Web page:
Whatever decision is made it is worth remembering that the current law has always allowed this to happen and it therefore may well happen again.

  11. Lots of superb articles recently Paul. Just one pendantic point, the ruling was that the prorogation was ‘unlawful’, not ‘illegal’, and I’m not totally sure, but I think you get thrown in the jail for the latter, but for the former there isn’t actually a punishment, the Inner House didn’t even say he had to unproprogue parliament, just that his actions were wrong. The PM would have to be charged with some crime for it to be illegal I think. Pedantic, but then, we are all learning so many interesting legal things these days. The outcome of this Supreme Court case will indeed be very important for the future.

  12. I’m in agreement with everything you say Paul, but even if the Tory ground troops are less bothered about Scotland leaving the Union, the top brass know fully well that it is the cash cow for the Union. I’m not sure how we get past this.

  13. If I might paraphrase you , Paul :

    If the Supreme Court finds for the Government – then the Union is F*cked !

    If the Supreme Court finds against the Government – then the Union is F*cked !

    This seems eminently agreeable to me !

  14. This, as they say, could go either way but I was a little impressed that today, the presiding woman judge – Lady Hale(?) was able to quickly demolish Lord Keen’s point about the prorogation of parliament by the Atlee Government, citing it as precedent.

    She responded to his point by remarking that in that case, it had been a majority government ( with a massive majority, I believe ) which knew that its legislation would be held up by a highly partisan HoL which was wholly hereditary. I don’t think she actually said so, but the point was well made that the circumstances were quite different and the prorogation then, was about actually upholding democracy with elected members against a reactionary House. Good for her.

    • Anyone else think that Lord Keen QC was looking a little hot under the collar today?

      And that many viewers of the Scottish versus English legal cases / system must be confused when the hear Lord Keen speak with a Scottish accent?

      Same too for viewers of Newsnight, tonight, when Lord Falconer, with his Scottish accent, was getting his points across. And then Joanna Cherry SNP QC never off of our screens now. One thing for sure is that many people, north and south of the border, must be getting their eyes opened to the fact the we Scots don’t live in some kind of an uncivilised backwater stocked with a bunch of ignoramuses. That said it’s this kind of thing that I reckon leaves the SC Judges sitting between a rock and a hard place or as Millsy says, “feffed if they do and feffed if they don’t.”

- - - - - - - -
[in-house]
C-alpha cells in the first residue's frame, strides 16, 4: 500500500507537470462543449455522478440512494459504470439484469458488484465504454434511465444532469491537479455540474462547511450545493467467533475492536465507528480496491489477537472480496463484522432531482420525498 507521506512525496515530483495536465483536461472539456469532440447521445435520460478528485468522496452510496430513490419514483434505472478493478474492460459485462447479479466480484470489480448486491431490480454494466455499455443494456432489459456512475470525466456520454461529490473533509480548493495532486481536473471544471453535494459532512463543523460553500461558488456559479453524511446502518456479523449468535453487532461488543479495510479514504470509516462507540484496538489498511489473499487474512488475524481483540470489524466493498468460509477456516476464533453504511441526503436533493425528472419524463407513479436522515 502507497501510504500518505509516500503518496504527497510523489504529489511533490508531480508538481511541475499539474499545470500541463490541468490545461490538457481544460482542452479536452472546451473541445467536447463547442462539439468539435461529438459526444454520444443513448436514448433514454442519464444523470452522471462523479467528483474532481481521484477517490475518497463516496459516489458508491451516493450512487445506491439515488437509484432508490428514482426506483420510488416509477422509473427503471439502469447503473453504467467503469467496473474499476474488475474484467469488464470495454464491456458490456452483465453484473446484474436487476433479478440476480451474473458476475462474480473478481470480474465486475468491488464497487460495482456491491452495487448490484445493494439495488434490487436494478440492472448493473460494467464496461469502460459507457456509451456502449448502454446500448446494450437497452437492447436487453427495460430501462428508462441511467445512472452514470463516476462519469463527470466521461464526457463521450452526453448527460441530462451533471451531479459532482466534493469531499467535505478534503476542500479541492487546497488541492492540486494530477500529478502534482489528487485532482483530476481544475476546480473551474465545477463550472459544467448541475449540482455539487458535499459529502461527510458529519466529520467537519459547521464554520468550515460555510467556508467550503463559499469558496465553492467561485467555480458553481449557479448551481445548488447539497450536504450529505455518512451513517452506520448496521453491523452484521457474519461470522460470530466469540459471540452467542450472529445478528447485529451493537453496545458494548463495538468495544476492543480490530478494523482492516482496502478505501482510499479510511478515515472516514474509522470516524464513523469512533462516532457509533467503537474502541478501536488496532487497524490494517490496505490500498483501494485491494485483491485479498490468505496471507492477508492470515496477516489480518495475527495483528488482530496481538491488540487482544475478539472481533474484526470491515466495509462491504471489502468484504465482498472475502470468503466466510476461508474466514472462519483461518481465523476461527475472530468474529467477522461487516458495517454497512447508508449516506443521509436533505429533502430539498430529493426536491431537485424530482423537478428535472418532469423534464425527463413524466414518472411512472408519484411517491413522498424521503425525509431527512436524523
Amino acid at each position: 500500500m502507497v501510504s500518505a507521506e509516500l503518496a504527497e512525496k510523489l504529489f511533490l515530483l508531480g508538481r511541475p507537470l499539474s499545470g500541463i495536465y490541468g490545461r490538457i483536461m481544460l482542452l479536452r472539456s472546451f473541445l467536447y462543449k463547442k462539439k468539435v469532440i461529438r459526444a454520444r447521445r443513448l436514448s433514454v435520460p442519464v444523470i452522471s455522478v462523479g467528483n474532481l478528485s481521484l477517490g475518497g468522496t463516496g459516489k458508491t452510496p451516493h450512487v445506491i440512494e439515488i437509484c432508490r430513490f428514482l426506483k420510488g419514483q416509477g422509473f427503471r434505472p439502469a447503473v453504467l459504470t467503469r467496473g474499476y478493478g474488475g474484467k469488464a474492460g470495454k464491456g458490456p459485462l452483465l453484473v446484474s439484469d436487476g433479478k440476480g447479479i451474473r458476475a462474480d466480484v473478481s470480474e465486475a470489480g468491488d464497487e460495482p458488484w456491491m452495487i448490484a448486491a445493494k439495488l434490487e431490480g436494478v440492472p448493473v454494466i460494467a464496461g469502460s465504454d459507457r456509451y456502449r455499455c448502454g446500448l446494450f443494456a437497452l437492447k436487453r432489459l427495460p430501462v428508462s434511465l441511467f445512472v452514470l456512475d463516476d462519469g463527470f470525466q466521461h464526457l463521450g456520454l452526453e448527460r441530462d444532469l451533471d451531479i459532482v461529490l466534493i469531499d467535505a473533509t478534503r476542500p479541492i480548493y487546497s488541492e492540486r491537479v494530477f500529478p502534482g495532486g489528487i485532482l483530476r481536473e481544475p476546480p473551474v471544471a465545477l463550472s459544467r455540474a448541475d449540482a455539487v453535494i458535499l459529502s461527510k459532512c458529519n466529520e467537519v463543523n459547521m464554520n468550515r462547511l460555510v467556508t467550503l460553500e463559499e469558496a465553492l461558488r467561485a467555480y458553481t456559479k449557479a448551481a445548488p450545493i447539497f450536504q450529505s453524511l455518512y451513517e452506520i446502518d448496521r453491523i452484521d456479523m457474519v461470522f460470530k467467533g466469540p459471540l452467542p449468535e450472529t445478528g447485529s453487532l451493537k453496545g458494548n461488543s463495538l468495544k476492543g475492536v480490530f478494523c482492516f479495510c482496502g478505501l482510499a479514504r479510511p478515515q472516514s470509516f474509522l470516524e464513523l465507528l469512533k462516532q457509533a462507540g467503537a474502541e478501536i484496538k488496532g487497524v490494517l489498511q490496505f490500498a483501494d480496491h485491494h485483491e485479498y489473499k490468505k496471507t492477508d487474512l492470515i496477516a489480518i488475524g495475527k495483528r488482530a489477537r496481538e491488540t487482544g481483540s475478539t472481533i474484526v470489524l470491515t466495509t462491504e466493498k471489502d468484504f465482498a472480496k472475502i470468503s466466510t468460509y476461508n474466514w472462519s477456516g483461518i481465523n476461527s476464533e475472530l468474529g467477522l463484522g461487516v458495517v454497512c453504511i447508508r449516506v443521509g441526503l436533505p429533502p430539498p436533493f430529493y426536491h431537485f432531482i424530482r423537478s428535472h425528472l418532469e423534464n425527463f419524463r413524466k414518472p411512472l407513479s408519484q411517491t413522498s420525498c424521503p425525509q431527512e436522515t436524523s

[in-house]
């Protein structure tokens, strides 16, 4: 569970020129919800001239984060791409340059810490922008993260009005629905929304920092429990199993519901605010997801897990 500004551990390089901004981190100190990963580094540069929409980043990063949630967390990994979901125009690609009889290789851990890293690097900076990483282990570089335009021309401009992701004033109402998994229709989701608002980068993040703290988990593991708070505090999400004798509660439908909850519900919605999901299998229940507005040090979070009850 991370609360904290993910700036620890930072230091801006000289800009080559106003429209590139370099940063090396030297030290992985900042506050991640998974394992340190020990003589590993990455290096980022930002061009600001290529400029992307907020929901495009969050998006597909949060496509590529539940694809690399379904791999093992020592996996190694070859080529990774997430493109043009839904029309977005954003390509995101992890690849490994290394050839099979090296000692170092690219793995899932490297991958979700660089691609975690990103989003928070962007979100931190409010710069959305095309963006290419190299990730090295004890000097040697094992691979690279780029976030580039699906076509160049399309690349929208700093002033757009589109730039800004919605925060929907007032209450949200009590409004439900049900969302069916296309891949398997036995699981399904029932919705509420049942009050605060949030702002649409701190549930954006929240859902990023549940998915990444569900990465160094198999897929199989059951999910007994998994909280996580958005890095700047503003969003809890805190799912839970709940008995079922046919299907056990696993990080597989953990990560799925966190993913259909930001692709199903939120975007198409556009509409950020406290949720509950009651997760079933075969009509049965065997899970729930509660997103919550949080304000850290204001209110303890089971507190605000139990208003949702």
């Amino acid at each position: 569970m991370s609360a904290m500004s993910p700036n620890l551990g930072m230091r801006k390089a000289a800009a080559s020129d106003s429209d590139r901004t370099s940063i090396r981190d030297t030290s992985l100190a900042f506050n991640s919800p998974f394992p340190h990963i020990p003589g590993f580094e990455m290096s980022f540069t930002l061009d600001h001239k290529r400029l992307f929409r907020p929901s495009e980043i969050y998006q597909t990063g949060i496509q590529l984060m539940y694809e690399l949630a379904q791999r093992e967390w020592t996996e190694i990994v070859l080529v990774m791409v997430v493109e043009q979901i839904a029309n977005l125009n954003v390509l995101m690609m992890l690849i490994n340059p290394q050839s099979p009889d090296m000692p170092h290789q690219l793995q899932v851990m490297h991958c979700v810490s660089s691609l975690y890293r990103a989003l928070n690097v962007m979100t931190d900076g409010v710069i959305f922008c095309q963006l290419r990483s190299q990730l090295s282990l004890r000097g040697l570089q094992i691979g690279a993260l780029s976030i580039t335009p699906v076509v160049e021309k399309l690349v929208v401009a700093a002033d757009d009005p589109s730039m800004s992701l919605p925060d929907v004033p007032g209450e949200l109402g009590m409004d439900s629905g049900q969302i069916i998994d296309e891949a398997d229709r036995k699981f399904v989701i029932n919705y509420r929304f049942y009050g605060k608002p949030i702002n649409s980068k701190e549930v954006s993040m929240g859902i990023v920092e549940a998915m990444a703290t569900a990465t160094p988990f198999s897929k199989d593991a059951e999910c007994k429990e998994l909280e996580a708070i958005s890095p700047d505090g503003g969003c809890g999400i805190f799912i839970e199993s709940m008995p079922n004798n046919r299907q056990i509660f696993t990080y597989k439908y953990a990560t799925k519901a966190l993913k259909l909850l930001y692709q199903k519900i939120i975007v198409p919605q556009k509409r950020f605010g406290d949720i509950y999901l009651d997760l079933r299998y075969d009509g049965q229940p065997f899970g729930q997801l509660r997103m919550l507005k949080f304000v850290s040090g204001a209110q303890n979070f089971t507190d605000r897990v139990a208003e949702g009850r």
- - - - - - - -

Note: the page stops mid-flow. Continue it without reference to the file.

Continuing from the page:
• Lady Hale did indeed say that the House of Lords was completely composed of hereditary peers when Atlee was Prime Minister. She did not skip a beat when she demolished Lord Keen’s argument. I have a funny feeling she actually enjoyed doing it too.


  15. oh! so true, Paul … oh! so true …. my gut feeling though is that the Supreme Court will “bottle it” and say “we can’t interject into Parliamentary matters ,,,”

    If only the UK “Supreme Court” (Sic !) had the teeth that the American or Canadian equivalent has, you would see an unambiguous decision.

  16. Horrified to see C4’s Jon Snow’s ask Joanna Cherry “But the majority of the Supreme Court are indeed English judges, your Scots are outnumbered?”
    As a traditionally honest and intelligent reporter, the mask slipped to reveal he is not immune to ignorance and assumed superiority, the SC case is not a football match between two tribes half a world apart, but a legal case of critical importance to governance of ALL the UK.
    Cherry didn’t skip a beat in correcting him that nationality was irrelevant and the CoS judgement was rendered under both English and Scots Law, but it should never have had to be explained in the first place.

    • exactly , well said, the thing is the truth by which I mean the correct legal decision, is already there it’s just a matter of the lawyers and judges actually finding it through the legal framework and only then will we see who’s lap it sits in